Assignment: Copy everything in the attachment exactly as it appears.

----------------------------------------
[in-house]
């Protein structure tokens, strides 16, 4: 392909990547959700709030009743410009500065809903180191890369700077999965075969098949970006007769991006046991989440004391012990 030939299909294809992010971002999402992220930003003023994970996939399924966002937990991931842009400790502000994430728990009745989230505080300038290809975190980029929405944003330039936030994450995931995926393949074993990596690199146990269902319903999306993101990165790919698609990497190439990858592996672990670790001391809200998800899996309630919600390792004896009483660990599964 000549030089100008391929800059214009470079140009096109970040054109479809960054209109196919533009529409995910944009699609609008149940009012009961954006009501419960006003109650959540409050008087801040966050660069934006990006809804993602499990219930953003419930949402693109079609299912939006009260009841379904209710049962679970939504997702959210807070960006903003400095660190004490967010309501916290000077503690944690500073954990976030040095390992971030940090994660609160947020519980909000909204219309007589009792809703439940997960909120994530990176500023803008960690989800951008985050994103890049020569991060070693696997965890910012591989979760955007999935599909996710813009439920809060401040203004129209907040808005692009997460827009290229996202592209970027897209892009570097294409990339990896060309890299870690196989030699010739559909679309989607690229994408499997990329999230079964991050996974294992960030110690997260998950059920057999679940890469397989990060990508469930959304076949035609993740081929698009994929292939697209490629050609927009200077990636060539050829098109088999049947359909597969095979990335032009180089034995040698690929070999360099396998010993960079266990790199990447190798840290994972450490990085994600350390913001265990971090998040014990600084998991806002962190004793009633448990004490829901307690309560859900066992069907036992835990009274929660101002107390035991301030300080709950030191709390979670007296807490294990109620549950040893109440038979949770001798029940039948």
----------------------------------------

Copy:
[in-house]
């Protein structure tokens, strides 16, 4: 392909990547959700709030009743410009500065809903180191890369700077999965075969098949970006007769991006046991989440004391012990 030939299909294809992010971002999402992220930003003023994970996939399924966002937990991931842009400790502000994430728990009745989230505080300038290809975190980029929405944003330039936030994450995931995926393949074993990596690199146990269902319903999306993101990165790919698609990497190439990858592996672990670790001391809200998800899996309630919600390792004896009483660990599964 000549030089100008391929800059214009470079140009096109970040054109479809960054209109196919533009529409995910944009699609609008149940009012009961954006009501419960006003109650959540409050008087801040966050660069934006990006809804993602499990219930953003419930949402693109079609299912939006009260009841379904209710049962679970939504997702959210807070960006903003400095660190004490967010309501916290000077503690944690500073954990976030040095390992971030940090994660609160947020519980909000909204219309007589009792809703439940997960909120994530990176500023803008960690989800951008985050994103890049020569991060070693696997965890910012591989979760955007999935599909996710813009439920809060401040203004129209907040808005692009997460827009290229996202592209970027897209892009570097294409990339990896060309890299870690196989030699010739559909679309989607690229994408499997990329999230079964991050996974294992960030110690997260998950059920057999679940890469397989990060990508469930959304076949035609993740081929698009994929292939697209490629050609927009200077990636060539050829098109088999049947359909597969095979990335032009180089034995040698690929070999360099396998010993960079266990790199990447190798840290994972450490990085994600350390913001265990971090998040014990600084998991806002962190004793009633448990004490829901307690309560859900066992069907036992835990009274929660101002107390035991301030300080709950030191709390979670007296807490294990109620549950040893109440038979949770001798029940039948």